So who is at risk of water intoxication? Water intoxication has been observed in cases of overhydration after heat-related injuries or over exertion (as in marathon runners). During exercise and in hot environments, water and electrolytes are lost as sweat, depleting both water and salt levels. Replenishing just the water levels can lead to a drop in sodium levels in the blood, which can cause the symptoms described above. Secondly, water intoxication is associated with several psychiatric conditions. Psychogenic polydipsia is compulsive water drinking that has been observed in several cases of mental illness. In these cases, individuals compulsively drink excessive amounts of water and, despite how much they drink, they continue to feel the need to drink more water. Lastly, water intoxication has also been associated with fatalities and brain damage during forced water consumption in cases of child abuse and torture.
The danger of water intoxication is determined not only by the volume of water consumed, but also by the rate at which it is consumed. In order to be fatal, very large amounts of water must be consumed in a very short period of time. According to the Dietary Reference Intakes published by the Institute of Medicine (2005), the adequate water intake for an average adult is 9–13 cups (liquid beverage) per day. This accounts for 80% of the total water intake, as 20% of water intake is believed to come from food. Water intake should be increased in cases where individuals exercise, are exposed to excessive heat, are pregnant, or are breastfeeding. In cases of extreme heat or exercise (where excessive water is lost due to sweating), it is suggested that individuals take extra precautions and consider replenishing sodium and other electrolytes as well as water. Water toxicity has been observed when individuals consume quantities of water that greatly exceed the amount of water that can be excreted by the kidneys. The maximal excretion rate for the kidneys is approximately 0.7 to 1.0 Liters (about 3–4 cups) per hour. Thus greatly exceeding this amount of water under normal conditions is not recommended.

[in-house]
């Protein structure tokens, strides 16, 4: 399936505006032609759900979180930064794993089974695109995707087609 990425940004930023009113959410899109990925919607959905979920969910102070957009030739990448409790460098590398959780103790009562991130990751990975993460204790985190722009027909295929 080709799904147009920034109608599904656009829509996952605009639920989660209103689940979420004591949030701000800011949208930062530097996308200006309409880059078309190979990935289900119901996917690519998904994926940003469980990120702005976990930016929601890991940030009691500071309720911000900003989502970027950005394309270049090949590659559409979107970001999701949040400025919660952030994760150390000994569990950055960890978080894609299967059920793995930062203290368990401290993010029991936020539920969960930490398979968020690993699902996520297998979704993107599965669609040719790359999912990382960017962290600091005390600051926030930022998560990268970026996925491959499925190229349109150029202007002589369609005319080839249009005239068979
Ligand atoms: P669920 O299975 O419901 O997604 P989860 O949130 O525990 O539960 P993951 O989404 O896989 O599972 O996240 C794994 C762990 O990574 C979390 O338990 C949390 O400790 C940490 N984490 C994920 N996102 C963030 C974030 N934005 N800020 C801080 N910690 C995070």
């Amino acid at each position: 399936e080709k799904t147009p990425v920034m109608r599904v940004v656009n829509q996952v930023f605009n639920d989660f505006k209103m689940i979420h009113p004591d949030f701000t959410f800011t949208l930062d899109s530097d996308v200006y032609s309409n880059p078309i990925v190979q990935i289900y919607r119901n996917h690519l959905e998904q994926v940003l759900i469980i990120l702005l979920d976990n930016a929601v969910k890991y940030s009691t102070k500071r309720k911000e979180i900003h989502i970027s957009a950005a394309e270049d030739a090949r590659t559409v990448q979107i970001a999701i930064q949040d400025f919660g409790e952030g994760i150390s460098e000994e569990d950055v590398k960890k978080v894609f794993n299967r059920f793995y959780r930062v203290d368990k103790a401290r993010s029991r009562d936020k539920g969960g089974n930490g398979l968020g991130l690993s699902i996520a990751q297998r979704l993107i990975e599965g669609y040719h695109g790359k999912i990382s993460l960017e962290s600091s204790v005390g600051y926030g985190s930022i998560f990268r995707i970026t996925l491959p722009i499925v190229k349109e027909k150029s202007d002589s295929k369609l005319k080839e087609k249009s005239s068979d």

In summary, water is necessary for life and makes up most of our cells (by weight). Maintaining a balance of water and solutes inside and outside of the cell is important for cell volume and function. Drinking excessive water can cause decreases in electrolytes in the blood and extracellular environments that cause cells to swell. This is known as water toxicity and can be associated with neurological symptoms due to brain swelling. Normal consumption of water is necessary to prevent dehydration and lead a healthy lifestyle, but excessive water intake over a very short period of time can cause brain damage or even death.